Desktop Team OKRs Screenshot

Vellore tells me that he has seen teams go from annual or bi-annual OKRs to more frequently updated goals, too, which is something that’s easier to do when you have a more accessible tool for it. Nobody wants to use yet another tool, though, so Ally features deep integrations into Slack, with other integrations in the works (something Ally will use this new funding for).

Since adopting OKRs isn’t always easy for companies that previously used other methodologies (or nothing at all), Ally also offers training and consulting services with online and on-site coaching.

Pricing for Ally starts at $7 per month per user for a basic plan, but the company also offers a flat $29 per month plan for teams with up to 10 users, as well as an enterprise plan, which includes some more advanced features and single sign-on integrations.


By Frederic Lardinois

Monday.com raises $150M more, now at $1.9B valuation, for workplace collaboration tools

Workplace collaboration platforms have become a crucial cornerstone of the modern office: workers’ lives are guided by software and what we do on our computers, and collaboration tools provide a way for us to let each other know what we’re working on, and how we’re doing it, in a format that’s (at best) easy to use without too much distraction from the work itself.

Now, Monday.com, one of the faster growing of these platforms, is announcing a $150 million round of equity funding — a whopping raise that points both to its success so far, and the opportunity ahead for the wider collaboration space, specifically around better team communication and team management.

The Series D funding — led by Sapphire Ventures, with Hamilton Lane, HarbourVest Partners, ION Crossover Partners and Vintage Investment Partners also participating — is coming in at what reliable sources tell me is a valuation of $1.9 billion, or nearly four times Monday.com’s valuation when it last raised money a year ago.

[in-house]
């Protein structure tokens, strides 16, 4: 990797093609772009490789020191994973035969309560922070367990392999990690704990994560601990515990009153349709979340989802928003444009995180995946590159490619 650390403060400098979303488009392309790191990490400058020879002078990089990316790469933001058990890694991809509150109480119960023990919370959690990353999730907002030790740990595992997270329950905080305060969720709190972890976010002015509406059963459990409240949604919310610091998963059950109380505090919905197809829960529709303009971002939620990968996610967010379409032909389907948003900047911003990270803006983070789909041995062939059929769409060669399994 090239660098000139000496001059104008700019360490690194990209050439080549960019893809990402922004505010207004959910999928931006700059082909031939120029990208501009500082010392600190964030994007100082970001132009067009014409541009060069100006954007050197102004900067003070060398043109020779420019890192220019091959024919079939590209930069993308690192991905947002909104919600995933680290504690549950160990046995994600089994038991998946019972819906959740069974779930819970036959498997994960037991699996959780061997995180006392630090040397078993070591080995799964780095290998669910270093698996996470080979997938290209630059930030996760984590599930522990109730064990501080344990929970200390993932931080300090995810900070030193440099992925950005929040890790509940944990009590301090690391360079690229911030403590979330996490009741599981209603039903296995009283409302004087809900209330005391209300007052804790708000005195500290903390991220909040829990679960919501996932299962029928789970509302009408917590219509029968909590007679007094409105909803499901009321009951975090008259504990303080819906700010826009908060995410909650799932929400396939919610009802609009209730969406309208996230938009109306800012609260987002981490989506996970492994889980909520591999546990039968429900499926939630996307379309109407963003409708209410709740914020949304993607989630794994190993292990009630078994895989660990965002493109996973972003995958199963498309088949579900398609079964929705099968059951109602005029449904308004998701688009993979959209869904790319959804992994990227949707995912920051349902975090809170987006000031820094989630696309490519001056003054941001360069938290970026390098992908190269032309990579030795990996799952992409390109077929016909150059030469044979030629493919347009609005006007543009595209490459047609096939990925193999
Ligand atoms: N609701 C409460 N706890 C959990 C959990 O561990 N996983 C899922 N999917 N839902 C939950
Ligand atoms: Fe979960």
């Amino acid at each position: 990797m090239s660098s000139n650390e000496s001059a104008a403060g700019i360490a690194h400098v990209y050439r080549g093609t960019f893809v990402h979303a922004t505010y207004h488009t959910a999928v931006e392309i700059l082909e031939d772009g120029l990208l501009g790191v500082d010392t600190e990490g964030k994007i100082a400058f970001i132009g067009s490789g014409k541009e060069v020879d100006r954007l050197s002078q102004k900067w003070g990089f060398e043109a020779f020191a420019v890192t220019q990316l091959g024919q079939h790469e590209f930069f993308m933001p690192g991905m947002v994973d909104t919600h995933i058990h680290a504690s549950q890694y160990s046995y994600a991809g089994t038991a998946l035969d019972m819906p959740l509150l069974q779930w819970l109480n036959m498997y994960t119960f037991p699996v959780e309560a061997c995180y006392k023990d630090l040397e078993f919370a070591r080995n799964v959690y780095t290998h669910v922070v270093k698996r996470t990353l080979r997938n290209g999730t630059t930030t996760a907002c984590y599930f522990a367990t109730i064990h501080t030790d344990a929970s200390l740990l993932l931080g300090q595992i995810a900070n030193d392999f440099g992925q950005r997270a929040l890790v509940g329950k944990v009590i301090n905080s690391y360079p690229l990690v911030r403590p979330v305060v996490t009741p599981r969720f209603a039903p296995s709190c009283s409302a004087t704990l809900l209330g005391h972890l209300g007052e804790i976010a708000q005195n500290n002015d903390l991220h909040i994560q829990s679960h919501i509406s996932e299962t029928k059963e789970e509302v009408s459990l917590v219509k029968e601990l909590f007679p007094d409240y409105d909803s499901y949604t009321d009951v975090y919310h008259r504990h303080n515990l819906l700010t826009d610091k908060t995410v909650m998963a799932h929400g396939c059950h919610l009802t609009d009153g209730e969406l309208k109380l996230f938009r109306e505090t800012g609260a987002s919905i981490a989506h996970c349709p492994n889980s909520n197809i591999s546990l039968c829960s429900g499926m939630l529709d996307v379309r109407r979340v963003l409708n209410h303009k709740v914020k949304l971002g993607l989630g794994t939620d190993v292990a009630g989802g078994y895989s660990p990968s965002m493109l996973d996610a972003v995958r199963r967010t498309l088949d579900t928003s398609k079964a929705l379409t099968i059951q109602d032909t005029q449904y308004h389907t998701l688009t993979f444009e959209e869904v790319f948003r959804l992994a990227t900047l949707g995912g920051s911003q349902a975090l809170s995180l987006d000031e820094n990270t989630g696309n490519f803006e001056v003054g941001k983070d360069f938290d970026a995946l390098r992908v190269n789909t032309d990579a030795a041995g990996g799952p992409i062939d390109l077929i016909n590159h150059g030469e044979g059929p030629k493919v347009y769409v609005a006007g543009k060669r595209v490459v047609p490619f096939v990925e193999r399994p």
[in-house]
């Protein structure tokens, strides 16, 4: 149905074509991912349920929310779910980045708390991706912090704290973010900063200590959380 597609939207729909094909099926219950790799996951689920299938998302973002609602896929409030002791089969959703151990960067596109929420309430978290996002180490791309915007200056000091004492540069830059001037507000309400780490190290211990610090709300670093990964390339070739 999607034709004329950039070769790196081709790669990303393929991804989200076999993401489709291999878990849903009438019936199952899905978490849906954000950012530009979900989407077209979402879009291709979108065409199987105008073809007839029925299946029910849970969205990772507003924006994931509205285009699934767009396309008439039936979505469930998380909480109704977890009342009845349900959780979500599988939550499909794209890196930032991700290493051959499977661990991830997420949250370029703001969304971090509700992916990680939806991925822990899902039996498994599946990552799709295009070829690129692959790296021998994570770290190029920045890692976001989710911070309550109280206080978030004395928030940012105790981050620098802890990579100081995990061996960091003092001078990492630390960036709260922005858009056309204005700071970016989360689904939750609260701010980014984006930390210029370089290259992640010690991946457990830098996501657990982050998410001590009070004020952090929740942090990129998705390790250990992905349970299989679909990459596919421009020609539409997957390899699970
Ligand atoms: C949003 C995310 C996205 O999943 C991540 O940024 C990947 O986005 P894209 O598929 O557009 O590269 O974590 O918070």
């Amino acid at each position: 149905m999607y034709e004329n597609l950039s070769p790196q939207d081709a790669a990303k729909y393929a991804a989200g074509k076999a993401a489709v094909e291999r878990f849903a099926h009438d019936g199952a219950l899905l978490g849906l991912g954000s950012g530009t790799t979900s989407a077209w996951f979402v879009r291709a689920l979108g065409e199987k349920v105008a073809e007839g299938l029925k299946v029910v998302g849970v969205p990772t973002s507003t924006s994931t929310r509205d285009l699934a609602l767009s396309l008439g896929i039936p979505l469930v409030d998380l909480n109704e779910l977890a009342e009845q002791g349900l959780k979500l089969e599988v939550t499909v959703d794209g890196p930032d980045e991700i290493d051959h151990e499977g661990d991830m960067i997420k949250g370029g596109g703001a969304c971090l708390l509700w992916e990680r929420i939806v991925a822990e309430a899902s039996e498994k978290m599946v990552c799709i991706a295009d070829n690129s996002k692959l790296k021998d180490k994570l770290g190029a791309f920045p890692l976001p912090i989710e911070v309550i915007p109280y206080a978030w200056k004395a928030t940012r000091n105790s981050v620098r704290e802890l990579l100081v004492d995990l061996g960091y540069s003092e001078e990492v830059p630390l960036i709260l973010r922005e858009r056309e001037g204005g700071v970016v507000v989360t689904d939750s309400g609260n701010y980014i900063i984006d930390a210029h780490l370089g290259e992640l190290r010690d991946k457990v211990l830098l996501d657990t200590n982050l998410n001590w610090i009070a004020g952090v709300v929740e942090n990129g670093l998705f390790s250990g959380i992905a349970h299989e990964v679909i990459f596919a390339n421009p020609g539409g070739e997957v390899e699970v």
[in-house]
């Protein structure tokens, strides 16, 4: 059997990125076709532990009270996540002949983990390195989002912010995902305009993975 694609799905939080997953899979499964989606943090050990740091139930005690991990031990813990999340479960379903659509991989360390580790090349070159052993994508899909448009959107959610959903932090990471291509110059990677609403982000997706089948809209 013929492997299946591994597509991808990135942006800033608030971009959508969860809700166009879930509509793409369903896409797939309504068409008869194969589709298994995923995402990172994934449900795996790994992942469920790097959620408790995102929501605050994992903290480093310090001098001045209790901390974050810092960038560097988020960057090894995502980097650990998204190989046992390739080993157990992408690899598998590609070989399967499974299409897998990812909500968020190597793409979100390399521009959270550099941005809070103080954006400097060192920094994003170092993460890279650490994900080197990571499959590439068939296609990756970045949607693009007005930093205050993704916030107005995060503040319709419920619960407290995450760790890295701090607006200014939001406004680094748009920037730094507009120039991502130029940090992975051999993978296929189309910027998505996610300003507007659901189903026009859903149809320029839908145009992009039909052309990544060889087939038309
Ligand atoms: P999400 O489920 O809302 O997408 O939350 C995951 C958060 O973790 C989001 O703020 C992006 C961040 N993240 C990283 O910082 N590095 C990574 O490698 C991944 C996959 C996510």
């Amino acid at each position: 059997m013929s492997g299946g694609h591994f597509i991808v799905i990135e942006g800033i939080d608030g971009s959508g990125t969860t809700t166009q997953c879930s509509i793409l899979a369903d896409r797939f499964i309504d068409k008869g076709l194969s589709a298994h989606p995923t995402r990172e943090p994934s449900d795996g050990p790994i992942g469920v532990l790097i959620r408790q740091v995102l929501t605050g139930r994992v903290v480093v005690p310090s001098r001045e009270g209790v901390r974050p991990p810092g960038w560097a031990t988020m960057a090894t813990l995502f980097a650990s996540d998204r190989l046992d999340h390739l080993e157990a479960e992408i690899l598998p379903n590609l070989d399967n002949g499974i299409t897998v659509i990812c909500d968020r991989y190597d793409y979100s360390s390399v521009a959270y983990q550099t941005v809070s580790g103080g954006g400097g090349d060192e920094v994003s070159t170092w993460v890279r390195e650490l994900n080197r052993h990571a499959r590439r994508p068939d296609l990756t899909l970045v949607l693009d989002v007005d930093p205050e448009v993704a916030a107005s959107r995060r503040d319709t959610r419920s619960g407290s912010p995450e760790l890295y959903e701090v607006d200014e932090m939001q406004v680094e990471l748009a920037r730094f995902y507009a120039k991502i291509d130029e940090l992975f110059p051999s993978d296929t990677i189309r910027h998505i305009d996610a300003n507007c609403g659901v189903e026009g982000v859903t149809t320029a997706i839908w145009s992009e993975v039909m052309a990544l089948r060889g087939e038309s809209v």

The big bump is in part to the company’s rapid expansion: it now has 80,000 organizations as customers, up from a mere 35,000 a year ago, with the number of actual employees within those organizations numbering as high as 4,000 employees, or as little as two, spanning some 200 industry verticals, including a fair number of companies that are non-technical in their nature (but still rely on using software and computers to get their work done). The client list includes Carlsberg, Discovery Channel, Phillips, Hulu and WeWork and a number of Fortune 500 companies.

“We have built flexibility into the platform,” Roy Mann, the CEO who co-founded the company with Eran Zinman, which is one reason he believes why it’s found a lot of stickiness among the wider field of knowledge workers looking for products that work not unlike the apps that they use as average consumers.

All those figures are also helping to put Monday.com on track for an IPO in the near future, said Roy Mann, the CEO who co-founded the company with Eran Zinman.

“An IPO is something that we are considering for the future, he said in an interview. “We are just at 1% of our potential, and we’re in a position for huge growth.” In terms of when that might happen, he and Zinman would not specify a timeline, but Mann added that this potentially could be the last round before a public listing.

On the other hand, there are some big plans up ahead for the startup, including adding in a free usage tier (to date, the only free on Monday.com is a free trial, all usage tiers have been otherwise paid), expanding geographically and into more languages, and continuing to develop the integration and automation technology that underpins the product. The aim is to have 200 applications working with Monday.com by the end of this year.

While the company is already generating cash and it has just raised a significant round, in the current market, that has definitely not kept venture-backed startups from raising more. (Monday.com, which first started life as Dapulse in 2014, has raised $234.1 million to date.)

Monday.com’s rise and growth are coming at an interesting moment for productivity software. There have been software platforms on the market for years aimed at helping workers communicate with each other, as well as to better track how projects and other activity are progressing. Despite being a relatively late entrant, Slack, the now-public workplace chat platform, has arguably defined the space. (It has even entered the modern work lexicon, where people now Slack each other, as a verb.)